Cyber Threats Interview with Homeland Security Advisory Council’s Dmitri Alperovitch: From Russia to Ransomware

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As Russia’s invasion of Ukraine continues, there have been reports of multiple cyberattacks alongside a steady stream of cybersecurity warnings.

The situation crystallizes how kinetic warfare (the physical damage of bombs, guns, and explosives) is now fully intertwined with cyber warfare — along with how cyber attacks are changing.

Dmitri Alperovitch, who serves on the Homeland Security Advisory Council and was named one of Foreign Policy’s Top 100 Leading Global Thinkers, told Techopedia: “When you look at the cyberattacks that are taking place in Ukraine since the war began, they have evolved.”

They started out as destructive in nature, he says, such as the most destructive one — an attack on American communications company Viasat that took down some of the satellite communications devices in Ukraine in the early hours of the war.

Then the attacks shifted to a largely espionage campaign that involved the Russians working to penetrate Ukrainian networks, such as government networks and military networks, to gain a tactical advantage on the battlefield and collect intelligence on the Ukrainians, according to Alperovitch.

“And since late last year, there has been a switch back to a destructive campaign, which is an indication that the Russians are trying to think more strategically about how to use attacks to potentially facilitate their kinetic campaign.”

Techopedia sits down with Dmitri Alperovitch to talk about the state of cybersecurity amid ongoing global cyber warfare.

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About Dmitri Alperovitch

Dmitri Alperovitch
Dmitri Alperovitch

Dmitri Alperovitch is the co-founder and executive chairman of Silverado Policy Accelerator, a think-tank focused on policy solutions in national security, trade and industrial security, and ecological and economic security.

Alperovitch was the co-founder and former CTO of cybersecurity company CrowdStrike Inc. and the author of “World on the Brink: How America Can Beat China in the Race for the Twenty-First Century“.

Alperovitch serves on the Homeland Security Advisory Council of the U.S. Department of Homeland Security and is a founding member of the Department of Homeland Security’s Cyber Safety Review Board.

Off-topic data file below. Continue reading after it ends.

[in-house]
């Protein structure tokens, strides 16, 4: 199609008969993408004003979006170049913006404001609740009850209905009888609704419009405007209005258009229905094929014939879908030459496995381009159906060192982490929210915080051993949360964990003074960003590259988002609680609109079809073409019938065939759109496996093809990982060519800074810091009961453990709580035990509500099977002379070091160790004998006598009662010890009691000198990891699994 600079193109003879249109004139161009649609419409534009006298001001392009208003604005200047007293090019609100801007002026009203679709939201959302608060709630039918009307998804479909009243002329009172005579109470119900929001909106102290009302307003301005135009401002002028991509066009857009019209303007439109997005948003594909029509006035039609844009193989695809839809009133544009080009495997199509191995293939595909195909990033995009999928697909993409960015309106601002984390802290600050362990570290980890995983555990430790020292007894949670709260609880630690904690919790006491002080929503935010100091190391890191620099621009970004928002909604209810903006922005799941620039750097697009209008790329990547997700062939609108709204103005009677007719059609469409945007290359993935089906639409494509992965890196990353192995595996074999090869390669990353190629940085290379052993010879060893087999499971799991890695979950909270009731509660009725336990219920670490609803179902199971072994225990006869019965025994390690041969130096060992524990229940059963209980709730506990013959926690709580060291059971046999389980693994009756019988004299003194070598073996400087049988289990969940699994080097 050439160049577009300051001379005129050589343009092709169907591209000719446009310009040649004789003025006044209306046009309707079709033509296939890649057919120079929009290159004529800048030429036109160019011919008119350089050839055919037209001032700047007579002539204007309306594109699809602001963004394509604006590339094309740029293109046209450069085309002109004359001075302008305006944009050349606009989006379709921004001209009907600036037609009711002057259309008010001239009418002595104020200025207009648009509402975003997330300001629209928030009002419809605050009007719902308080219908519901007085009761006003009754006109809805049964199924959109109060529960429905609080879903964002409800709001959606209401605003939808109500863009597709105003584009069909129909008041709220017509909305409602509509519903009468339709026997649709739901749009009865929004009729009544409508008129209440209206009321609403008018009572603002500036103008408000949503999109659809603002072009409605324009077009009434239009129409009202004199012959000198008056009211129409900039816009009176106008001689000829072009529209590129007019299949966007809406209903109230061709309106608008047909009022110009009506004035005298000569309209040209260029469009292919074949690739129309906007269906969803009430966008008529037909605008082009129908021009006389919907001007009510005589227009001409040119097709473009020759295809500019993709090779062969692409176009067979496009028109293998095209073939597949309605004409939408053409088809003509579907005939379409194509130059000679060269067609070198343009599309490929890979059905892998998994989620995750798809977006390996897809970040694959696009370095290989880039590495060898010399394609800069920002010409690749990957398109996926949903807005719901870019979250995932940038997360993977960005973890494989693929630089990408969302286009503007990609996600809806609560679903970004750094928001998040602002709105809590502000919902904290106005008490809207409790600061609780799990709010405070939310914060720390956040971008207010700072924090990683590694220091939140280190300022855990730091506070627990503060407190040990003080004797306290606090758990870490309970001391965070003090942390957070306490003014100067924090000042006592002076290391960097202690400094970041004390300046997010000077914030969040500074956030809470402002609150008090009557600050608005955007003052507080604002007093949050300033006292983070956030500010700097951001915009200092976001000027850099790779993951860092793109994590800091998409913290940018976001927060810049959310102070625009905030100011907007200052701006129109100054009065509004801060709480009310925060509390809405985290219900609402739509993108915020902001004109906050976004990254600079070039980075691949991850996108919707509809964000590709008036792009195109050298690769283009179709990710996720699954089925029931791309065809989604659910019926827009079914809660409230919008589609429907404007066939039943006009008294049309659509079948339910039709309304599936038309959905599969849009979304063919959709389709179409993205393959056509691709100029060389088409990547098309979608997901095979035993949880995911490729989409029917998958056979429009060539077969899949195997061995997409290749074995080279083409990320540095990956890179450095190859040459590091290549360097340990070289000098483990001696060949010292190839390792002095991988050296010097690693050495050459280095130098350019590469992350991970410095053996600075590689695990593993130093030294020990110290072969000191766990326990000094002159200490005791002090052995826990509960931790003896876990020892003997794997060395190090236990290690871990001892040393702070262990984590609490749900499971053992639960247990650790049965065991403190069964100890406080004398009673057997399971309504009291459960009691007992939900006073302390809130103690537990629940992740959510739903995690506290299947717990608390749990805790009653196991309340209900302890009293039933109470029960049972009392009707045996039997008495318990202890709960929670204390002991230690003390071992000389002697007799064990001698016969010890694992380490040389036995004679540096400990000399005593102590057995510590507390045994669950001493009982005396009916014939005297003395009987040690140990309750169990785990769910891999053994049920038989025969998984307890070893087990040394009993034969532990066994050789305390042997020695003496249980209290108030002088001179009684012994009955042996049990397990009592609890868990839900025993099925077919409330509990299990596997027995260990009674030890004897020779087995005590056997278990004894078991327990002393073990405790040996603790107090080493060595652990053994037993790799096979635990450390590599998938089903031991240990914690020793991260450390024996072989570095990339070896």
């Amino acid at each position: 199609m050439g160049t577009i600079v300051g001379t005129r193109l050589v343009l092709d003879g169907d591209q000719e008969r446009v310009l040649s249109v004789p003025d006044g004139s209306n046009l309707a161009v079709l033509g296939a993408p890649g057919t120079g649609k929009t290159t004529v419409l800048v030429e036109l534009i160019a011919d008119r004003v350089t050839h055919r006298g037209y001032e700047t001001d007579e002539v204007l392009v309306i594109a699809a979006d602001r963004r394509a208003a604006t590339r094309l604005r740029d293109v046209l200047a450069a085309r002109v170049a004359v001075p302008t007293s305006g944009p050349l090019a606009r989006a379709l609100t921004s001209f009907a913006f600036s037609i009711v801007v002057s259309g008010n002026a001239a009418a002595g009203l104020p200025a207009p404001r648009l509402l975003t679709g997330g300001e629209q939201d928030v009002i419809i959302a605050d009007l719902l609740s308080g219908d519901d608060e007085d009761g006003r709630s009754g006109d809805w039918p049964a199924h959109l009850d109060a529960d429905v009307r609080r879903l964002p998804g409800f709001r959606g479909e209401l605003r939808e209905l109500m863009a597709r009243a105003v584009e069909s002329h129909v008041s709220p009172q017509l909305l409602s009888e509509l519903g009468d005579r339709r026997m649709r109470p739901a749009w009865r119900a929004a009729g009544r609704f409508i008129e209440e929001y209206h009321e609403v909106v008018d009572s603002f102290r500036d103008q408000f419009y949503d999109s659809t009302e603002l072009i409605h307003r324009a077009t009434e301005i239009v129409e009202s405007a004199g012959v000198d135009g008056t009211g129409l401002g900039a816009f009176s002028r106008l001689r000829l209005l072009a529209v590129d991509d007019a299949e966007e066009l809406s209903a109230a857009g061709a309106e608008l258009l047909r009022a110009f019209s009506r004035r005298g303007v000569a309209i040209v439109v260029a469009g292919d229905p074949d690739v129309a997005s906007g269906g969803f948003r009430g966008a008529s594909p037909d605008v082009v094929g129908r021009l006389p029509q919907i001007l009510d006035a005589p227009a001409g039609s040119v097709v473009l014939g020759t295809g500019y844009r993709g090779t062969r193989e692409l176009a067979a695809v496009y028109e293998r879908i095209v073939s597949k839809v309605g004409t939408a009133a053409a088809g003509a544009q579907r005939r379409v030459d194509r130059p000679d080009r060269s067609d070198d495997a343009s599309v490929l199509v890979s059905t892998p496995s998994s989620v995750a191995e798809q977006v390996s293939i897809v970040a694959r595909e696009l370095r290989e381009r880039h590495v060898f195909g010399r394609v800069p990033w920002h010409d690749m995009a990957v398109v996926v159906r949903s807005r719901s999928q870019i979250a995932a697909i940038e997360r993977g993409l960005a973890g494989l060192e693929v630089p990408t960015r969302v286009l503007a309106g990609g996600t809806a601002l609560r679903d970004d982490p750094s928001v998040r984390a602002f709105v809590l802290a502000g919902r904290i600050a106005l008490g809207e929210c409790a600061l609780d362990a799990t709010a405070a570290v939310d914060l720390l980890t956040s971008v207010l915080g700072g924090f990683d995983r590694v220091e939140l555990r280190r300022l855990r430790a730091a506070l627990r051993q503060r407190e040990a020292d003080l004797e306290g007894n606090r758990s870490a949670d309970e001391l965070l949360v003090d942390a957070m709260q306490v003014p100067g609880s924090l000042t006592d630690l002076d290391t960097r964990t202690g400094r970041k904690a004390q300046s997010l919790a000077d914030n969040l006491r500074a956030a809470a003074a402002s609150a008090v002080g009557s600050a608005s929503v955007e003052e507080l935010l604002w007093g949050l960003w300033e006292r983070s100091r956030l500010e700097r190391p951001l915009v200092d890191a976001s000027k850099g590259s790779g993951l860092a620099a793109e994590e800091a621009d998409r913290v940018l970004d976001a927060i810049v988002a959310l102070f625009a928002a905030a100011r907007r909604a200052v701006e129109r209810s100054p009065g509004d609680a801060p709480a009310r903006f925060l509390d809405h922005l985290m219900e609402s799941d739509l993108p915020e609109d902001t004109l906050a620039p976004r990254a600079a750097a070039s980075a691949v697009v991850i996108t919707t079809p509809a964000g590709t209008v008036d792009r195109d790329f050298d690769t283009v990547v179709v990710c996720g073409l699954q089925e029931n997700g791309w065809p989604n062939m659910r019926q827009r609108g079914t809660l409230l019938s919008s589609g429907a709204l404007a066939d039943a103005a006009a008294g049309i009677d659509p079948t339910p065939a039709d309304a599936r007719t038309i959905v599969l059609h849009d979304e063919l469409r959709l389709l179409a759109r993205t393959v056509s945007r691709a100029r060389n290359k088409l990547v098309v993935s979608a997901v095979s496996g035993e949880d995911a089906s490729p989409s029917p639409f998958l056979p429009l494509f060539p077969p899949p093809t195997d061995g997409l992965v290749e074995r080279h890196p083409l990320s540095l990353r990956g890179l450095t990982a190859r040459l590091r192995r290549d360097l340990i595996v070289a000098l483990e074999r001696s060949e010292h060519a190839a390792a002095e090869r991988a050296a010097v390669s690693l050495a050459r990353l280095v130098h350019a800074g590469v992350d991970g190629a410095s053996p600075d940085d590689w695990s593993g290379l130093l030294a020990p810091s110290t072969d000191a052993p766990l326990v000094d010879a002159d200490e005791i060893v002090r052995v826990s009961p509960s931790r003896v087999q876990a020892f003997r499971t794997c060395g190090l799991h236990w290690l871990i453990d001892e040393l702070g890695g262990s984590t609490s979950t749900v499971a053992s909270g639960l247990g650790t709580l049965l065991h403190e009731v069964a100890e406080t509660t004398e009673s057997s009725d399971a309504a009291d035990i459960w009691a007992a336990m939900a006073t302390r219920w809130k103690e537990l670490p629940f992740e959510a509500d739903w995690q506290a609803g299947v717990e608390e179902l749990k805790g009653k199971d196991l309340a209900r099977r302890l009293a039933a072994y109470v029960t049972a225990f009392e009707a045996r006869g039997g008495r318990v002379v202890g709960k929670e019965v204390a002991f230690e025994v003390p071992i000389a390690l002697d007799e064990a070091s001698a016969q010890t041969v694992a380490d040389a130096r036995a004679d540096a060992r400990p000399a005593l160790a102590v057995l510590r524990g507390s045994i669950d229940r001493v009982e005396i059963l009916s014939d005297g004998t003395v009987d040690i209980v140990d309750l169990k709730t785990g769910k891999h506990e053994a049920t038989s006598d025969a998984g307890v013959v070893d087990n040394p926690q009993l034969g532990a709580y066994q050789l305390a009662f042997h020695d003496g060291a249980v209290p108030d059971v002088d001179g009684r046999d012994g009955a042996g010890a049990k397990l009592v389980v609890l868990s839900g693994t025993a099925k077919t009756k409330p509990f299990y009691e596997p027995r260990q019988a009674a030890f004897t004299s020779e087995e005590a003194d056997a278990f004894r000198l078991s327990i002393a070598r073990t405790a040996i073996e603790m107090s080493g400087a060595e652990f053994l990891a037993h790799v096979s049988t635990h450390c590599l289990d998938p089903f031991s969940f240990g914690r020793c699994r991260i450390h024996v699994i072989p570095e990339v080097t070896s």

He has previously served as a special advisor to the U.S. Department of Defense and has been named as one of MIT Technology Review’s Top 35 Innovators Under 35. He is the host of Silverado’s Geopolitics Decanted podcast.

Key Takeaways

  • Author, podcaster, and Homeland Security adviser Dmitri Alperovitch talks cybersecurity amid global cyber warfare.
  • We live in a digital age where every system is now becoming a network system — susceptible to cyber threats and potentially easy to disrupt.
  • Dealing with more than 10 years of cyberattacks has helped build muscle memory and expertise for the Ukrainian cyber defense unit against the Russian onslaught.
  • Alperovitch says the primary challenge in cyber warfare, particularly from Russian cybercrime groups, is ransomware.

Cybersecurity and the War Between Russia and Ukraine

Q: Russia’s intelligence services are world-renowned for executing creative, destructive cyber campaigns. How has Ukraine withstood Russia’s onslaught in the cyber domain?

A: Ukrainians have had the benefit of 10 years of experience dealing with Russian cyberattacks, going back to 2014. There were the Petya attacks back in that timeframe, the Bad Rabbits [a strain of ransomware], and a range of cyberattacks that they faced prior to the war in January 2022.

These have helped build muscle memory and expertise for the Ukrainian cyber defense unit, both in the private sector and the government.

So, Ukrainians have gotten really good at rebuilding networks, helping with forensics, and investigating cyber incidents. This has dramatically improved their ability to recover from these destructive attacks.